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Leukoencephalopathy with Vanishing White Matter, Genetic Testing

Leukoencephalopathy with vanishing white matter (VWM) is a rare genetic disorder that affects the central nervous system, mainly the brain's white matter. It is a type of leukodystrophy, a group of disorders characterized by abnormalities in the brain's white matter.

Leukoencephalopathy with vanishing white matter genetic testing is included in Diagnostiki Athinon Monogenic Diseases Genetic Testing along with approximately 100 other inherited diseases, including cystic fibrosis (71 mutations) and hereditary breast cancer (genes BRCA1 415 mutations & BRCA2 419 mutations).

Critical features of Leukoencephalopathy with vanishing white matter include:

  • Onset and Progression: Symptoms often begin early to mid-childhood, although onset can vary. The disease tends to progress slowly, with intermittent periods of rapid deterioration triggered by stressors such as infection or trauma.
  • Neurological Symptoms: Individuals with VWM may experience various neurological symptoms, including loss of motor skills, difficulty walking, muscle stiffness, spasticity, and difficulty coordinating movements.
  • Cognitive Impairment: Cognitive decline and intellectual disability can affect learning abilities and overall cognitive function.
  • Seizures: Seizures may occur in some individuals with VWM.
  • Neuroimaging Findings: Magnetic resonance imaging (MRI) of the brain typically reveals progressive destruction of the white matter, leading to atrophy. The white matter appears abnormal and may "vanish" or become cystic.
  • Genetic Basis: VWM is caused by mutations in specific genes, including the EIF2B1, EIF2B2, EIF2B3, EIF2B4, and EIF2B5 genes. These genes provide instructions for making components of the eukaryotic translation initiation factor 2B (eIF2B), which plays a role in cell protein synthesis.
  • Stress-Induced Deterioration: Stressful events, such as illness or injury, can trigger episodes of rapid neurological deterioration in individuals with VWM.

There is currently no cure for Leukoencephalopathy with vanishing white matter. Treatment is generally supportive and focused on managing symptoms and providing appropriate care. Physical and occupational therapy may be beneficial to help individuals maintain mobility and function.

Given the disorder's genetic nature, genetic counseling is important for affected individuals and their families. Understanding the disorder's genetic basis can provide insights into the risk of recurrence in future generations and inform family planning decisions.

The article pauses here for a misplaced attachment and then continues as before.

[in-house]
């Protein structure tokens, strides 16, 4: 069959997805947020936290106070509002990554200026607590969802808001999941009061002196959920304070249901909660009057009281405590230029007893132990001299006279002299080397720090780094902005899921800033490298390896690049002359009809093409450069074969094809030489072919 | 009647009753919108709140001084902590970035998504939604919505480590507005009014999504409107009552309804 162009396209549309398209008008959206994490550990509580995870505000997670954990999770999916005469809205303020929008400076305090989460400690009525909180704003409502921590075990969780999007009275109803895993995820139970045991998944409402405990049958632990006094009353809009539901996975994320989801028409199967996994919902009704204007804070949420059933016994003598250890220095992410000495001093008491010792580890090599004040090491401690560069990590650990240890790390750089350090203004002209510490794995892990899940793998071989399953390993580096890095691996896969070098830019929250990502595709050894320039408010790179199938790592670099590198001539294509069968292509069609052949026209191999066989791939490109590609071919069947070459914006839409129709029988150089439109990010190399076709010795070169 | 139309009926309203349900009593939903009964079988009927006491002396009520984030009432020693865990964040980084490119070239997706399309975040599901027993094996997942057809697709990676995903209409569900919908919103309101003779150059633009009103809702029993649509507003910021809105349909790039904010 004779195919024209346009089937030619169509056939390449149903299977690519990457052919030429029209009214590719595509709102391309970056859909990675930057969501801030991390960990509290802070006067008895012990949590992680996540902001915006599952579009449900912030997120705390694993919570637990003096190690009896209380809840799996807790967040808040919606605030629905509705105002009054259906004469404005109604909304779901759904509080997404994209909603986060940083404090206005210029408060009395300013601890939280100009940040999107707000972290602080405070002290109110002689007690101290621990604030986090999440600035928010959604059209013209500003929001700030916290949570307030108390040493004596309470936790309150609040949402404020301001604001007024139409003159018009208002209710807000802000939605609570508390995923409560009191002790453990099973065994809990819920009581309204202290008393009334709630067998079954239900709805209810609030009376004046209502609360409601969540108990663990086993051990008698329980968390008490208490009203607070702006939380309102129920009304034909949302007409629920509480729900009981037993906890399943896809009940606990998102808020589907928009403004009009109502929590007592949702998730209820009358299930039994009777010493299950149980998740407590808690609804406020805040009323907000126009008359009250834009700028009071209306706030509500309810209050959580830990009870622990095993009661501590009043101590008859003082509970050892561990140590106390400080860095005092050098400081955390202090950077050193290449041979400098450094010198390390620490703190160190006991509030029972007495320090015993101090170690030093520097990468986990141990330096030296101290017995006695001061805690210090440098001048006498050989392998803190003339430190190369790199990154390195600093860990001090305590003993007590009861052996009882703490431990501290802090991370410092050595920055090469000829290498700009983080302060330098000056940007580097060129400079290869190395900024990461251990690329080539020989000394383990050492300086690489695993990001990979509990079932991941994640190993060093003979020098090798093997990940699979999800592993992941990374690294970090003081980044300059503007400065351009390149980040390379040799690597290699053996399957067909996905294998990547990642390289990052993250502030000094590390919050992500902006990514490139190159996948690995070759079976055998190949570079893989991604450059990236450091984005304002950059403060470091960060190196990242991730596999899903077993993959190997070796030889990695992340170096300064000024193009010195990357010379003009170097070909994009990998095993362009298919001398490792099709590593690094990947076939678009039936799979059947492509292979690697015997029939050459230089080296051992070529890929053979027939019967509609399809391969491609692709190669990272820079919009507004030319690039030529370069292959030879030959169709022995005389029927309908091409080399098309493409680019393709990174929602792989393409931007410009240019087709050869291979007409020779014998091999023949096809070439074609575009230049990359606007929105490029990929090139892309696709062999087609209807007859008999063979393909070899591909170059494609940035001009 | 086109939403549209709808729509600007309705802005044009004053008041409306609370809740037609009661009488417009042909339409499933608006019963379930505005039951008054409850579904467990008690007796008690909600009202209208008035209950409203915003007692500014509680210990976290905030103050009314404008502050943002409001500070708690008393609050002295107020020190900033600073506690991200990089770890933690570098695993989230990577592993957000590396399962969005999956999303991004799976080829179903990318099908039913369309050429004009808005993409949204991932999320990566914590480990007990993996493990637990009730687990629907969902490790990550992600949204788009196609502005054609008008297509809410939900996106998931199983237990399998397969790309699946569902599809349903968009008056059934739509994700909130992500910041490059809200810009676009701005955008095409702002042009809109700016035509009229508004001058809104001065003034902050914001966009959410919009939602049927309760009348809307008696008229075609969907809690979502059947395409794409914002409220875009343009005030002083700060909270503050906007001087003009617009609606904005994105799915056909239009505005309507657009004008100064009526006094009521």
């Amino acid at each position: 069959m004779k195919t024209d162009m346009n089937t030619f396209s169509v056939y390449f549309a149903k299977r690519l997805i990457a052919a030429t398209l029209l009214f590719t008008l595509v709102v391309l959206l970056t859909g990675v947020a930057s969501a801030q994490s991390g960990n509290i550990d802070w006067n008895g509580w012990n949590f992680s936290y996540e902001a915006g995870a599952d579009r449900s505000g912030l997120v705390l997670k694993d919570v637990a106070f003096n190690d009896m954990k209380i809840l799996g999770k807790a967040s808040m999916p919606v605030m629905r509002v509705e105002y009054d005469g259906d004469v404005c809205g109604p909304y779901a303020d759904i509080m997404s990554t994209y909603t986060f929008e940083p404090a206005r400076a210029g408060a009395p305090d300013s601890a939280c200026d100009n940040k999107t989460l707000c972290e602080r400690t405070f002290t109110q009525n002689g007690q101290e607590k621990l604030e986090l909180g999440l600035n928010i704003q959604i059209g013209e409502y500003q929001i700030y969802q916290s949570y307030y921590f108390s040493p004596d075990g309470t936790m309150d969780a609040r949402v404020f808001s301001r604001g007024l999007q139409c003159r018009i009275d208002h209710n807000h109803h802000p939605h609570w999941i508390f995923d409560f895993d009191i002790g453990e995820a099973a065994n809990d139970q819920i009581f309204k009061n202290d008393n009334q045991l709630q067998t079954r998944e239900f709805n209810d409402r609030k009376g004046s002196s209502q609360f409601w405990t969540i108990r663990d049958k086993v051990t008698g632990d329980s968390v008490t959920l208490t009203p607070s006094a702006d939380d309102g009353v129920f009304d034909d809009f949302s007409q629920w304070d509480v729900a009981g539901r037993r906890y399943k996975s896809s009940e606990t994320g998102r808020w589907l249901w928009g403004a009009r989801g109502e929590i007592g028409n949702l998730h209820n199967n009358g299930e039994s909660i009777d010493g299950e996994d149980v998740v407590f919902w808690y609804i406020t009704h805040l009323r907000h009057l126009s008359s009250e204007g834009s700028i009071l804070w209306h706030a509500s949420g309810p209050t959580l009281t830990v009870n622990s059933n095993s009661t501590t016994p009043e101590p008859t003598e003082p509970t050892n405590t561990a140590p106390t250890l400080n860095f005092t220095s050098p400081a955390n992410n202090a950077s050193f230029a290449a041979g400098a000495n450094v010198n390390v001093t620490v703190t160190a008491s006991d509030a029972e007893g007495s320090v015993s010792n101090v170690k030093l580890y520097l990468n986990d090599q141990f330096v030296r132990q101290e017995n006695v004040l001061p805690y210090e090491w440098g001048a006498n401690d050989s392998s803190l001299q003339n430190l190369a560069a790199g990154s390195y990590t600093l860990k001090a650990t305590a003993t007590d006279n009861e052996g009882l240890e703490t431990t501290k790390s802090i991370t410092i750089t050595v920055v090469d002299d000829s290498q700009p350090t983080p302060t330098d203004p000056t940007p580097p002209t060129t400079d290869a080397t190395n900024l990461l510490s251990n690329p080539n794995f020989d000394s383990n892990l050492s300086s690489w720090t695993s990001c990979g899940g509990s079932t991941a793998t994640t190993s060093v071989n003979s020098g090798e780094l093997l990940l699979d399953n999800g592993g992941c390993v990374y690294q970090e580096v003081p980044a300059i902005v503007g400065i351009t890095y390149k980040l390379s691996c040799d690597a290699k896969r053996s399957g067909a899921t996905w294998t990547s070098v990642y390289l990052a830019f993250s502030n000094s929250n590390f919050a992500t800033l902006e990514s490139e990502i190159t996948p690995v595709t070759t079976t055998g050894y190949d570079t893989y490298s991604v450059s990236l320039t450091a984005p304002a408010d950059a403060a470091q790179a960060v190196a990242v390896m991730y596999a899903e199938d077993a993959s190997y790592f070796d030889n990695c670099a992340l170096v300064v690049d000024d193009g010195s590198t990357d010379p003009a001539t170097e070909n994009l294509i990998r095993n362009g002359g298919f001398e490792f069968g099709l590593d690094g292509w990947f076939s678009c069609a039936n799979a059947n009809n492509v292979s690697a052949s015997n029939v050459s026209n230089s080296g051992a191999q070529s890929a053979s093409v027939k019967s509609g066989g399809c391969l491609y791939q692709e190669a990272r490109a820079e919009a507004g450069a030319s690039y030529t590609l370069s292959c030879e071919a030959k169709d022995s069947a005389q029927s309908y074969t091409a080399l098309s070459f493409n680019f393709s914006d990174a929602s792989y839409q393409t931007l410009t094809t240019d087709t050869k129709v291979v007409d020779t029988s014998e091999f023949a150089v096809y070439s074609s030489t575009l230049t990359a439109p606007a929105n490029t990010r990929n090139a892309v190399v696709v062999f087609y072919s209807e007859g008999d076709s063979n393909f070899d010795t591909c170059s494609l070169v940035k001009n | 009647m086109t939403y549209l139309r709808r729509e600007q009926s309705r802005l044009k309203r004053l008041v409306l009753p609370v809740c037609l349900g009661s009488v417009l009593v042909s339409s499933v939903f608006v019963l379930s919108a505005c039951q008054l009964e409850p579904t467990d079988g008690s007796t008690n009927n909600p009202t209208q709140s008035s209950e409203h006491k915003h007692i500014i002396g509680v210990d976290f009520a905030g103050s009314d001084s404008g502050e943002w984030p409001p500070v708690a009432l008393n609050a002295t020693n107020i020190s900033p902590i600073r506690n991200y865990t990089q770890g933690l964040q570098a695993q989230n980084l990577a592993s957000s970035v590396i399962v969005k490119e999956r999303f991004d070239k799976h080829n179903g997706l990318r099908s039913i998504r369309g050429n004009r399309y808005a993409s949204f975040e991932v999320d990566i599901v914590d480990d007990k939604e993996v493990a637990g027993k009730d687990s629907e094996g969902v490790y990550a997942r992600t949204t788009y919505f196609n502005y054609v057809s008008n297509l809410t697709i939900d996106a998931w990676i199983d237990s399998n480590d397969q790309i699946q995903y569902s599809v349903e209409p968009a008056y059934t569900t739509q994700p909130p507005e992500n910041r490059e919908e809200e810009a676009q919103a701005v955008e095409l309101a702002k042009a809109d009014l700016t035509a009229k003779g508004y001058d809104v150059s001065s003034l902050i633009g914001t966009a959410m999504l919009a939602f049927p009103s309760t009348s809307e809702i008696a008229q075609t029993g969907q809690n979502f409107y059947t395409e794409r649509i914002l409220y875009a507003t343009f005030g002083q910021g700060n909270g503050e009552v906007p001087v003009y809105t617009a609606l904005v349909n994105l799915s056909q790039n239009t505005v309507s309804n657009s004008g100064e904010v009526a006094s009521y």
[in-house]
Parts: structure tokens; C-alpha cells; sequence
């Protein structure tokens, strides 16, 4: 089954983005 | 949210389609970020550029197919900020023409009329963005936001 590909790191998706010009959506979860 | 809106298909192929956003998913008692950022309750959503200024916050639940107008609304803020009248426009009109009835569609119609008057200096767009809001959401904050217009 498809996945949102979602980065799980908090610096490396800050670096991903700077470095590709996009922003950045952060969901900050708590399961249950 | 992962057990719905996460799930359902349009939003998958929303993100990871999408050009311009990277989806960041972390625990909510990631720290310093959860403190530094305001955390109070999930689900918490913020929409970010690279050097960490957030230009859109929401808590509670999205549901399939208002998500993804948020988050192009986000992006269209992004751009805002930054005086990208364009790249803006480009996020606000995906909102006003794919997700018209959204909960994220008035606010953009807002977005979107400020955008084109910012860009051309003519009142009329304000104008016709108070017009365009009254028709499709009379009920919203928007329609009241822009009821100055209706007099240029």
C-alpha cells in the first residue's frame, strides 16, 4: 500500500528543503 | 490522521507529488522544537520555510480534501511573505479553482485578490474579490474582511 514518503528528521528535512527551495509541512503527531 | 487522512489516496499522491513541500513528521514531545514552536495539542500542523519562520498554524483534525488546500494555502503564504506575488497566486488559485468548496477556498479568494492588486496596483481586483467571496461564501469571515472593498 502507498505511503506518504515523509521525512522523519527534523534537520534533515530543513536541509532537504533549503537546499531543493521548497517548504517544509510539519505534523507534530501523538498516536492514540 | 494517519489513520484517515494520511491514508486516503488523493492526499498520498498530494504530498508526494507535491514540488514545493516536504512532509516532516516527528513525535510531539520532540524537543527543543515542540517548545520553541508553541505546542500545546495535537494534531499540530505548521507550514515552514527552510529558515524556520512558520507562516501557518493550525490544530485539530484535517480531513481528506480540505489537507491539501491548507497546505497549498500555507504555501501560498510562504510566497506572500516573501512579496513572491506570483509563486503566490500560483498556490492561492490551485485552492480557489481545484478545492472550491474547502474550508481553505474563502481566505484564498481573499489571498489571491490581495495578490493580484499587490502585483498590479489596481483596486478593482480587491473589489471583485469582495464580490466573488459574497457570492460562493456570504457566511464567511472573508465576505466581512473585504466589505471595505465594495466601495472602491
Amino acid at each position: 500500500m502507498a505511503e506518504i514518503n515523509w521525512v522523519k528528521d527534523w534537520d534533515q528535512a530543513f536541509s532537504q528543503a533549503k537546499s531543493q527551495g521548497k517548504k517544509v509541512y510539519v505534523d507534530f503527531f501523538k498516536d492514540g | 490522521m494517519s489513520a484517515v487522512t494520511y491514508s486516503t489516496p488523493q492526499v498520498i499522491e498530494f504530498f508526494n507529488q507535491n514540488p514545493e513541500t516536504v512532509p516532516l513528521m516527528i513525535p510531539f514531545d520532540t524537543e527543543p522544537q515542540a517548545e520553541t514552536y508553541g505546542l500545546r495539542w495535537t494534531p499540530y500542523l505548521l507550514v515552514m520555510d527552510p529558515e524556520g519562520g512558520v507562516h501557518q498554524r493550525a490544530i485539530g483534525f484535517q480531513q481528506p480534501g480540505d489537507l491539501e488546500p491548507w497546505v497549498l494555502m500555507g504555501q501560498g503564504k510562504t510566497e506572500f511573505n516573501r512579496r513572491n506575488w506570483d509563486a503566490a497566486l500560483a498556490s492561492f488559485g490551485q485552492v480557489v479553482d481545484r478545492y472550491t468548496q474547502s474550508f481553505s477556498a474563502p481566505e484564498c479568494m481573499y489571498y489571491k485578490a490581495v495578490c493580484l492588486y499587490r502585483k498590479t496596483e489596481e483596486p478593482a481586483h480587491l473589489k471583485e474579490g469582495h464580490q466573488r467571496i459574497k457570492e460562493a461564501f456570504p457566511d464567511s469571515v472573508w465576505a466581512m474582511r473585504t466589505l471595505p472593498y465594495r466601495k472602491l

More Information

Evanescent white matter leukoencephalopathy is a rare autosomal recessive disease that causes deterioration of the white matter of the central nervous system. It primarily affects mature oligodendrocytes and astrocytes. The disease is caused by mutations in different genes. One of the most common is EIF2B5, which codes for the epsilon subunit of the eIF2B protein, which is involved in protein synthesis.

The c.338G>A (p.Arg113His) variant is one of the most common and has been observed in patients with homozygosis and compound heterozygosis. The amino acid change results in a significant reduction in protein activity. This variant is present in the general population with a frequency of 0.03%.

The c.318A>T (L106H) variant is another of the most frequent pathogenic variants in patients with evanescent white matter leukoencephalopathy. This variant causes functional loss of the eIF2B subunit and prevents the formation of protein complexes with the other four subunits that make up eIF2B. A review study showed that all patients with the c.318A>T variant, both in homozygosis and heterozygosis, were associated with a slow chronic course of the disease. However, further studies are required to support this assumption.

The c.545C>T (T182M) variant is not as frequent as the previous one, but it has also been shown to be present in certain patients with late-onset disease. The presence of the variant could be associated with a milder form of leukoencephalopathy. However, further study is also required to confirm the association of the c.545CíT variant with milder forms of the disease.

Leukoencephalopathy with vanishing white matter genetic testing analyzes the 3 most frequent pathogenic mutations of the EIF2B5 gene.

The technique used for genetic testing analyzes only the gene's specific mutations, which are the most important and frequent in the literature. However, it should be noted that there are likely other gene or chromosomal mutations in the gene to be tested that cannot be identified with this method. Different analysis techniques can be used for these cases, such as next-generation sequencing (NGS).

Additional information
Results Time4 - 5 Weeks
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